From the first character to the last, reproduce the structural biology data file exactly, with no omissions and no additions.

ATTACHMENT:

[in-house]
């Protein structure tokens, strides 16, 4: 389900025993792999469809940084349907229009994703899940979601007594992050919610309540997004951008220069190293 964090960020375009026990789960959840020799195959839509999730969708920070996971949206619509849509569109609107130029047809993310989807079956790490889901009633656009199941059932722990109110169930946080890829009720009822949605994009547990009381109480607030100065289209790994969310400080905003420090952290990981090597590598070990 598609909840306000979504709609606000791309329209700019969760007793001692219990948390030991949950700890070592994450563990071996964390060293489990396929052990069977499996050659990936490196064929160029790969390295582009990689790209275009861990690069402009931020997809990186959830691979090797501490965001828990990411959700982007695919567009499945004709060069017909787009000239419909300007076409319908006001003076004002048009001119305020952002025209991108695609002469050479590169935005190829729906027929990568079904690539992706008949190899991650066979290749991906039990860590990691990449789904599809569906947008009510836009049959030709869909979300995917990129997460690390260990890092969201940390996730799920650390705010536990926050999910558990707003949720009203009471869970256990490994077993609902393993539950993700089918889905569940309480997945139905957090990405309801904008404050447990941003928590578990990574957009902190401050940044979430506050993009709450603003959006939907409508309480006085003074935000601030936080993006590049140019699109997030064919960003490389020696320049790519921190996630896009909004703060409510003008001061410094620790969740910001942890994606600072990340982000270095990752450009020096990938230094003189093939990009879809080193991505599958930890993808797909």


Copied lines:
[in-house]
């Protein structure tokens, strides 16, 4: 389900025993792999469809940084349907229009994703899940979601007594992050919610309540997004951008220069190293 964090960020375009026990789960959840020799195959839509999730969708920070996971949206619509849509569109609107130029047809993310989807079956790490889901009633656009199941059932722990109110169930946080890829009720009822949605994009547990009381109480607030100065289209790994969310400080905003420090952290990981090597590598070990 598609909840306000979504709609606000791309329209700019969760007793001692219990948390030991949950700890070592994450563990071996964390060293489990396929052990069977499996050659990936490196064929160029790969390295582009990689790209275009861990690069402009931020997809990186959830691979090797501490965001828990990411959700982007695919567009499945004709060069017909787009000239419909300007076409319908006001003076004002048009001119305020952002025209991108695609002469050479590169935005190829729906027929990568079904690539992706008949190899991650066979290749991906039990860590990691990449789904599809569906947008009510836009049959030709869909979300995917990129997460690390260990890092969201940390996730799920650390705010536990926050999910558990707003949720009203009471869970256990490994077993609902393993539950993700089918889905569940309480997945139905957090990405309801904008404050447990941003928590578990990574957009902190401050940044979430506050993009709450603003959006939907409508309480006085003074935000601030936080993006590049140019699109997030064919960003490389020696320049790519921190996630896009909004703060409510003008001061410094620790969740910001942890994606600072990340982000270095990752450009020096990938230094003189093939990009879809080193991505599958930890993808797909």